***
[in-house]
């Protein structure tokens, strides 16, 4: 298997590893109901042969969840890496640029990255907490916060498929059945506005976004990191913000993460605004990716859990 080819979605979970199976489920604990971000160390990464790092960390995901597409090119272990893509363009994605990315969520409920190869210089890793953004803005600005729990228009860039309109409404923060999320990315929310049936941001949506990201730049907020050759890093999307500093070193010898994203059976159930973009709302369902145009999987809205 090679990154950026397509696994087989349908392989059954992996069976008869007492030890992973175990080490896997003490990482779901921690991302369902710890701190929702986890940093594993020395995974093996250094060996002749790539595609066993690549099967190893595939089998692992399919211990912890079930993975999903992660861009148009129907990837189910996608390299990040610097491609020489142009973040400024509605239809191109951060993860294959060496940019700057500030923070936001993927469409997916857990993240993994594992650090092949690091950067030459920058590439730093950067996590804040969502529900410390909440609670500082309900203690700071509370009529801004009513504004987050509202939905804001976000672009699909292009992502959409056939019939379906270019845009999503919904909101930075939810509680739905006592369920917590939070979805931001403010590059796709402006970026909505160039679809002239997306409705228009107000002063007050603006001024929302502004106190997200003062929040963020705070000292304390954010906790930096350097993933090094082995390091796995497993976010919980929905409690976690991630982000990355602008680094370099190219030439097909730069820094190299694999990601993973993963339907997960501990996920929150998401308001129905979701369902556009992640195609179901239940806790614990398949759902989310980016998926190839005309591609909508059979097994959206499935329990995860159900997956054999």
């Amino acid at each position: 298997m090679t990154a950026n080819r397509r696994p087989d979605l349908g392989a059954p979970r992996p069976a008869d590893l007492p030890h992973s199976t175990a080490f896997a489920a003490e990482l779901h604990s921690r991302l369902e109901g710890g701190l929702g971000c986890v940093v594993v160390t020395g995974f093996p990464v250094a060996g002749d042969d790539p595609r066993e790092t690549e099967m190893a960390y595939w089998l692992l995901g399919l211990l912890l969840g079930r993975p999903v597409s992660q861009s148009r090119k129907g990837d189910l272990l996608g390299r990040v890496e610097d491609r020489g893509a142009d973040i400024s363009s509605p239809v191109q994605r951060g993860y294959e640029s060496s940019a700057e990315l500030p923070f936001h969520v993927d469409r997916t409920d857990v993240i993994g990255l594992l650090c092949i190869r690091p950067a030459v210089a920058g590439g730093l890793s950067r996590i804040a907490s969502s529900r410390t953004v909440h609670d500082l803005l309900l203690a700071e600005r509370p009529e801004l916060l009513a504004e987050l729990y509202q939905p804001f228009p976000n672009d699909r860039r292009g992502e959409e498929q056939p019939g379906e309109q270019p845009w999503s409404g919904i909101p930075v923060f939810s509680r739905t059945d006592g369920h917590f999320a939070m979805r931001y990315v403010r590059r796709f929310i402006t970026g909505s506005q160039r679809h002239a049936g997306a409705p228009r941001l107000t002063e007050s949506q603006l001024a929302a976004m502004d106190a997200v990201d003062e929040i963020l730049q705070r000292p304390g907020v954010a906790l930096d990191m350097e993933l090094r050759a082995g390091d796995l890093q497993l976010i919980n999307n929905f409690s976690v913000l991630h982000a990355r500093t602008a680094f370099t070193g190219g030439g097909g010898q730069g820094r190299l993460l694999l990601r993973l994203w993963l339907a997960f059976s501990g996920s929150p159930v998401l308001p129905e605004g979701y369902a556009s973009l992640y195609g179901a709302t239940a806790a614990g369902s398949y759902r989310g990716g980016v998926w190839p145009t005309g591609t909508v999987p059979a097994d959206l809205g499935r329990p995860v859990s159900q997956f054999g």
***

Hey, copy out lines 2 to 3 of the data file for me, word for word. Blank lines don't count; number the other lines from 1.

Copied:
């Protein structure tokens, strides 16, 4: 298997590893109901042969969840890496640029990255907490916060498929059945506005976004990191913000993460605004990716859990 080819979605979970199976489920604990971000160390990464790092960390995901597409090119272990893509363009994605990315969520409920190869210089890793953004803005600005729990228009860039309109409404923060999320990315929310049936941001949506990201730049907020050759890093999307500093070193010898994203059976159930973009709302369902145009999987809205 090679990154950026397509696994087989349908392989059954992996069976008869007492030890992973175990080490896997003490990482779901921690991302369902710890701190929702986890940093594993020395995974093996250094060996002749790539595609066993690549099967190893595939089998692992399919211990912890079930993975999903992660861009148009129907990837189910996608390299990040610097491609020489142009973040400024509605239809191109951060993860294959060496940019700057500030923070936001993927469409997916857990993240993994594992650090092949690091950067030459920058590439730093950067996590804040969502529900410390909440609670500082309900203690700071509370009529801004009513504004987050509202939905804001976000672009699909292009992502959409056939019939379906270019845009999503919904909101930075939810509680739905006592369920917590939070979805931001403010590059796709402006970026909505160039679809002239997306409705228009107000002063007050603006001024929302502004106190997200003062929040963020705070000292304390954010906790930096350097993933090094082995390091796995497993976010919980929905409690976690991630982000990355602008680094370099190219030439097909730069820094190299694999990601993973993963339907997960501990996920929150998401308001129905979701369902556009992640195609179901239940806790614990398949759902989310980016998926190839005309591609909508059979097994959206499935329990995860159900997956054999």
């Amino acid at each position: 298997m090679t990154a950026n080819r397509r696994p087989d979605l349908g392989a059954p979970r992996p069976a008869d590893l007492p030890h992973s199976t175990a080490f896997a489920a003490e990482l779901h604990s921690r991302l369902e109901g710890g701190l929702g971000c986890v940093v594993v160390t020395g995974f093996p990464v250094a060996g002749d042969d790539p595609r066993e790092t690549e099967m190893a960390y595939w089998l692992l995901g399919l211990l912890l969840g079930r993975p999903v597409s992660q861009s148009r090119k129907g990837d189910l272990l996608g390299r990040v890496e610097d491609r020489g893509a142009d973040i400024s363009s509605p239809v191109q994605r951060g993860y294959e640029s060496s940019a700057e990315l500030p923070f936001h969520v993927d469409r997916t409920d857990v993240i993994g990255l594992l650090c092949i190869r690091p950067a030459v210089a920058g590439g730093l890793s950067r996590i804040a907490s969502s529900r410390t953004v909440h609670d500082l803005l309900l203690a700071e600005r509370p009529e801004l916060l009513a504004e987050l729990y509202q939905p804001f228009p976000n672009d699909r860039r292009g992502e959409e498929q056939p019939g379906e309109q270019p845009w999503s409404g919904i909101p930075v923060f939810s509680r739905t059945d006592g369920h917590f999320a939070m979805r931001y990315v403010r590059r796709f929310i402006t970026g909505s506005q160039r679809h002239a049936g997306a409705p228009r941001l107000t002063e007050s949506q603006l001024a929302a976004m502004d106190a997200v990201d003062e929040i963020l730049q705070r000292p304390g907020v954010a906790l930096d990191m350097e993933l090094r050759a082995g390091d796995l890093q497993l976010i919980n999307n929905f409690s976690v913000l991630h982000a990355r500093t602008a680094f370099t070193g190219g030439g097909g010898q730069g820094r190299l993460l694999l990601r993973l994203w993963l339907a997960f059976s501990g996920s929150p159930v998401l308001p129905e605004g979701y369902a556009s973009l992640y195609g179901a709302t239940a806790a614990g369902s398949y759902r989310g990716g980016v998926w190839p145009t005309g591609t909508v999987p059979a097994d959206l809205g499935r329990p995860v859990s159900q997956f054999g």